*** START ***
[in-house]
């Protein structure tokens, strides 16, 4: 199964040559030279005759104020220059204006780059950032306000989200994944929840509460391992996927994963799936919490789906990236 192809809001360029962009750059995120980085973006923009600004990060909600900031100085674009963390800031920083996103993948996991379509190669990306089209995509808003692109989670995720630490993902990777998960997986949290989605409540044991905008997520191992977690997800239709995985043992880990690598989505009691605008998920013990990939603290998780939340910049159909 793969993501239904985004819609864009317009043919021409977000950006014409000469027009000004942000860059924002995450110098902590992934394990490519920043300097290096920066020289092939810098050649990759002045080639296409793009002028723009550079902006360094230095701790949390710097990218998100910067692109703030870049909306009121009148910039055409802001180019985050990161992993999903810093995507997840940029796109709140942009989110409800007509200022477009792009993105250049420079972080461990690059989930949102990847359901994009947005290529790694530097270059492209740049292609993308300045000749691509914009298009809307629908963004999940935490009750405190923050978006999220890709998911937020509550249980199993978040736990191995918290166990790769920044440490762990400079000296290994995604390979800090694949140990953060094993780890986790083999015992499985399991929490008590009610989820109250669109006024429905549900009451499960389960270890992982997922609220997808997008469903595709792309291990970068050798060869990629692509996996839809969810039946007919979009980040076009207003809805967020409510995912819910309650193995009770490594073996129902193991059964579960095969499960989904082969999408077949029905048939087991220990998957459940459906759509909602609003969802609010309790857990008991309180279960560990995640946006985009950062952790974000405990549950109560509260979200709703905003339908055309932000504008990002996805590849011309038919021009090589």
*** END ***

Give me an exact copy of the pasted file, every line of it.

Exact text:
[in-house]
């Protein structure tokens, strides 16, 4: 199964040559030279005759104020220059204006780059950032306000989200994944929840509460391992996927994963799936919490789906990236 192809809001360029962009750059995120980085973006923009600004990060909600900031100085674009963390800031920083996103993948996991379509190669990306089209995509808003692109989670995720630490993902990777998960997986949290989605409540044991905008997520191992977690997800239709995985043992880990690598989505009691605008998920013990990939603290998780939340910049159909 793969993501239904985004819609864009317009043919021409977000950006014409000469027009000004942000860059924002995450110098902590992934394990490519920043300097290096920066020289092939810098050649990759002045080639296409793009002028723009550079902006360094230095701790949390710097990218998100910067692109703030870049909306009121009148910039055409802001180019985050990161992993999903810093995507997840940029796109709140942009989110409800007509200022477009792009993105250049420079972080461990690059989930949102990847359901994009947005290529790694530097270059492209740049292609993308300045000749691509914009298009809307629908963004999940935490009750405190923050978006999220890709998911937020509550249980199993978040736990191995918290166990790769920044440490762990400079000296290994995604390979800090694949140990953060094993780890986790083999015992499985399991929490008590009610989820109250669109006024429905549900009451499960389960270890992982997922609220997808997008469903595709792309291990970068050798060869990629692509996996839809969810039946007919979009980040076009207003809805967020409510995912819910309650193995009770490594073996129902193991059964579960095969499960989904082969999408077949029905048939087991220990998957459940459906759509909602609003969802609010309790857990008991309180279960560990995640946006985009950062952790974000405990549950109560509260979200709703905003339908055309932000504008990002996805590849011309038919021009090589």